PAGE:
That piece of philosophy is relevant to Jackie, but a moot point to Corey. While Jackie loves filming drawn-out fight scenes, Corey doesn’t share that preference as he told the Rotten Tomatoes staff about whether he prefers long or short fight scenes: “It depends on what the story requires. We’re trying to tell a story after all and not put on a martial arts performance. If the story calls for the characters to fight, then they’ll fight. If it calls for them to stop fighting, then they stop fighting. It doesn’t make sense for it to go on any longer. If the fight goes on for too long, the audience will probably be bored.”
Back to Joss, X-Men should have been a dream project for him since he is a big fan of Hong Kong movies (there’s even an episode of Angel that refers to the vampire dressing up like Chow Yun-Fat). It was a dream project for Ray Park because he is a Wushu expert who has long been a fan of Chinese martial arts movies. That said, he never got to do a proper martial arts movie that was choreographed by someone like Corey or Jackie. While Jackie thrives being able to choreograph on location, this is a hindrance for Corey. When Rogue was retitled as War in 2007, Corey told a reporter for the Coming Soon site about his approach as a fight choreographer: “It is impossible to come up with the fighting scene on the set, but we can always modify it to make the movements look better.”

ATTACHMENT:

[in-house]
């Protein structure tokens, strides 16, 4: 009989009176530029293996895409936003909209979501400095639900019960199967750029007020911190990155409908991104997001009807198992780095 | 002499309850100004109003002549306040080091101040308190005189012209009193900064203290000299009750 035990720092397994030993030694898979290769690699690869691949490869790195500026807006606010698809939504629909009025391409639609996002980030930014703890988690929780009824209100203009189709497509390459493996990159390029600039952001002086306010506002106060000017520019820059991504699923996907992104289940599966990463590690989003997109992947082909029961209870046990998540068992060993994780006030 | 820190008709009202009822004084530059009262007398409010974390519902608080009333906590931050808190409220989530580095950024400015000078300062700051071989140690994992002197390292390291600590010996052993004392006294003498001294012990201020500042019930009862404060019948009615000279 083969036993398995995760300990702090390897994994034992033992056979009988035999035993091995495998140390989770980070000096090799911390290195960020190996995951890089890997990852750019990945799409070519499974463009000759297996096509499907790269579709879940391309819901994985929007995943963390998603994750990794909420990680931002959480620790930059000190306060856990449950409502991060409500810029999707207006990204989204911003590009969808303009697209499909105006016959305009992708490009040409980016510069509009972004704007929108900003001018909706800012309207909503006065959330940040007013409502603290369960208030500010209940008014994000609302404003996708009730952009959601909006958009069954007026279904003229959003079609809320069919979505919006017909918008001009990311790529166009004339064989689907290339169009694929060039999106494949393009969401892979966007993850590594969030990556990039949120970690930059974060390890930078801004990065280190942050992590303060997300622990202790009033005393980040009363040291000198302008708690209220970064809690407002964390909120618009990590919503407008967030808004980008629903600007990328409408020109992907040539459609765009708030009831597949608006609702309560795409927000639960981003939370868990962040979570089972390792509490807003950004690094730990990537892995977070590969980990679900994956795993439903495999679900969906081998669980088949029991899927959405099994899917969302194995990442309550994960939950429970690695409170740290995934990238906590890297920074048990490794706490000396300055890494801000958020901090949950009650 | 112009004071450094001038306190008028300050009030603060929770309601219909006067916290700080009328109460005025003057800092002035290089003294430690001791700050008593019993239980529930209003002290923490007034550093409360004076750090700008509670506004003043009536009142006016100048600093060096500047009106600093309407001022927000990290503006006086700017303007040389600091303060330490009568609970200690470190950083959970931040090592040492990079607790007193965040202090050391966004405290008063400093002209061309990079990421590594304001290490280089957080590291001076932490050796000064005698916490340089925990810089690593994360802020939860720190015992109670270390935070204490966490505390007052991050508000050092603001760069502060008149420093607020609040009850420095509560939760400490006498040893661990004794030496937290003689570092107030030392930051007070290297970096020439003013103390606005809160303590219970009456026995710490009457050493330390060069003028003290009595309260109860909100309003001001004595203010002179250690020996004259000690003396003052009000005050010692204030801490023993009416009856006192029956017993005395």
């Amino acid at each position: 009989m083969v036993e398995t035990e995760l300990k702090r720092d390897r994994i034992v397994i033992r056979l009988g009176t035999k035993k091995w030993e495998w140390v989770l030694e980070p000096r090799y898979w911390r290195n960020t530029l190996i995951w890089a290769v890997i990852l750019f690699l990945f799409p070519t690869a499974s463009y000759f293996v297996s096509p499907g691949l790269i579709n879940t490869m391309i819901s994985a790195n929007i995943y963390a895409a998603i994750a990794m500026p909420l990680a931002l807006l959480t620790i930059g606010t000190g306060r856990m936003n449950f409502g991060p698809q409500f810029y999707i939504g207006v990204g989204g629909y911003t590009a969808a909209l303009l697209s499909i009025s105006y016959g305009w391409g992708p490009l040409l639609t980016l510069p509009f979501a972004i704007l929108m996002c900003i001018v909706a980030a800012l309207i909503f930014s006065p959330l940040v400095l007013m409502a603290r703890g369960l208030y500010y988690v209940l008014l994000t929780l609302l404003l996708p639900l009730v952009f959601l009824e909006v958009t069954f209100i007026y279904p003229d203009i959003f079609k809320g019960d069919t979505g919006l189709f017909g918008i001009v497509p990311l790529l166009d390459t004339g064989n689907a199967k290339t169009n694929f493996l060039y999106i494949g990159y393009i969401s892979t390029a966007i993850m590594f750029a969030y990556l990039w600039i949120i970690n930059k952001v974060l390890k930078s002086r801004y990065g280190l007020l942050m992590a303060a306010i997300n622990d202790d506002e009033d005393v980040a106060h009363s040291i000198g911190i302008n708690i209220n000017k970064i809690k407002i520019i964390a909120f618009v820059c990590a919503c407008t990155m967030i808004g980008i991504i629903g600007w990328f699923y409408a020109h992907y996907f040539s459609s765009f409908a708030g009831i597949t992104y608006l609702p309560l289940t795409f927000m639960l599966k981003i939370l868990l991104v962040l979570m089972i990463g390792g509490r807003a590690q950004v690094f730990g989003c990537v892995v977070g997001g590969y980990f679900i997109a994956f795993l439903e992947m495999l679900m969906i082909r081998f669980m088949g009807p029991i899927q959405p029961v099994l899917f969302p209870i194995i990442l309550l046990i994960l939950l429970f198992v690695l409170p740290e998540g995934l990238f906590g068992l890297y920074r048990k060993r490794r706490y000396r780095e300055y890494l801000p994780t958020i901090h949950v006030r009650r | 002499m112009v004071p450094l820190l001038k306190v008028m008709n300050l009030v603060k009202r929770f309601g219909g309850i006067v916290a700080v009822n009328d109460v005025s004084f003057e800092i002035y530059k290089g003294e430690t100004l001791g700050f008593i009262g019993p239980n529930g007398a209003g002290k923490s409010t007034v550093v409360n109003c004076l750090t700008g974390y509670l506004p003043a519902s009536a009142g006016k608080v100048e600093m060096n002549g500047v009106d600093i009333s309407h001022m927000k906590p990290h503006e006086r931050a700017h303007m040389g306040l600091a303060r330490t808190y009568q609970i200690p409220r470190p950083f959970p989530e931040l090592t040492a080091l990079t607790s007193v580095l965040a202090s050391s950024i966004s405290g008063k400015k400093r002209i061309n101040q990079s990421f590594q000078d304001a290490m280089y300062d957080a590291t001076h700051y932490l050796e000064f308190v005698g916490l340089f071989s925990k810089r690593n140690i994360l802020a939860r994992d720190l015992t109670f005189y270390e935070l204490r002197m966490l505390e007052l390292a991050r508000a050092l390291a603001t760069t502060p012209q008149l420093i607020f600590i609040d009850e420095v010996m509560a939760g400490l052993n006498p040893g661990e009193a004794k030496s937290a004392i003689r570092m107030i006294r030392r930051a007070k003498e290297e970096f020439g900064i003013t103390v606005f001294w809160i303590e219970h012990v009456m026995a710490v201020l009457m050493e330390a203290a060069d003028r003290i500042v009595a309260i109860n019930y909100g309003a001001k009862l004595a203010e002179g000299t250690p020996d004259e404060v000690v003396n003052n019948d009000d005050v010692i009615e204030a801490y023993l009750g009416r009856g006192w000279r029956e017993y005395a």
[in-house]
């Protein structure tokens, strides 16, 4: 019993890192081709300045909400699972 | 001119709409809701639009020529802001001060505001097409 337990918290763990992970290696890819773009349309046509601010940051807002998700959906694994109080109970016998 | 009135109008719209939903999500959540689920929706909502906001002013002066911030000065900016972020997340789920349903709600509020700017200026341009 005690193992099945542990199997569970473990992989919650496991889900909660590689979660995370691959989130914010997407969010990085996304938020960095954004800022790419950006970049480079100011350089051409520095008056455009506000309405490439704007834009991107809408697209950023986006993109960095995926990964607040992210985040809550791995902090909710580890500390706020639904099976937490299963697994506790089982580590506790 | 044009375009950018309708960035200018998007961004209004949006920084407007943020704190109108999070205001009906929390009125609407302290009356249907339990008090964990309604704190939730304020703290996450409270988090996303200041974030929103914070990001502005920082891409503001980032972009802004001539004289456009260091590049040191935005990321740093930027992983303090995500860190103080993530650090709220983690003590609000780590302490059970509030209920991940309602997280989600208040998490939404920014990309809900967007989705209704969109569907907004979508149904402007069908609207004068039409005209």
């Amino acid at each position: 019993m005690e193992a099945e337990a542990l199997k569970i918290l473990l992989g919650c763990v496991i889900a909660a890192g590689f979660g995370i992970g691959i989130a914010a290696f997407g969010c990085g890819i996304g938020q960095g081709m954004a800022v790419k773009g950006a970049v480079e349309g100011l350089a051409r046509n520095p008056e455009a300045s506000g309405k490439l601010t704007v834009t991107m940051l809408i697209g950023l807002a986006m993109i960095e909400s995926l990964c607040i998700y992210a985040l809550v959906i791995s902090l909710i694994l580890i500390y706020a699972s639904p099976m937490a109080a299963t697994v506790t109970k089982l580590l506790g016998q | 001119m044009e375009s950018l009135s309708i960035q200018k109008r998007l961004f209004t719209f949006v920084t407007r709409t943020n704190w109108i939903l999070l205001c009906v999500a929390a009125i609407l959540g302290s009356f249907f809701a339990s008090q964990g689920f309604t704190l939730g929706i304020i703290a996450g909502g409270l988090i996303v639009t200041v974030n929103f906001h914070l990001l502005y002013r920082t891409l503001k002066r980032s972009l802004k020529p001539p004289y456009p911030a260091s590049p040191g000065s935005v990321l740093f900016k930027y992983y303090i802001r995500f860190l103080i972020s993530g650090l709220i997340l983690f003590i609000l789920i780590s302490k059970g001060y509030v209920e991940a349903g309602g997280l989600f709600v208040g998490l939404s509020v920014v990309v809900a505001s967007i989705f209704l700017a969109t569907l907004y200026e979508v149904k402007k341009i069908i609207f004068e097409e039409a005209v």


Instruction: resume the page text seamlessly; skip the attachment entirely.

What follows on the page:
About the cover that I chose for my article, the Chinese man whose face that we see is Corey Yuen’s translator – Jonathan Ke Quan. He played Short Round in Indiana Jones and the Temple of Doom (1984) and Data in The Goonies (1985). He had already worked on a martial arts movie with H.K. talent back in 1990. This was Breathing Fire, co-starring Bolo Yeung. The movie was written by a man who is credited as “Delon Tanners” but best known to Kung Fu movie fans as Dorian Tan Tao-Liang. He was Jonathan’s instructor. Dorian has a connection to Corey in that Dorian had trained Shannon Lee, Bruce Lee’s daughter, for Corey’s Enter the Eagles (1998). Previously, Corey had worked with Tan on The Himalayan (1976) and Revenge of the Shaolin Master (1978). After X-Men, Quan worked with Corey on Jet Li’s The One (2001). Back to War, director Philip Atwell told Craig Reid: “Corey spent a lot of time with me in pre-production going over the style and what we were after in the film, and going over the fight sequences. But when it came time to put the fight choreography into action, once we start filming it, he really takes over and controls his unit. Which is fine, because we’re shooting two units simultaneously. I’m on first and he’s on second doing the action sequences.”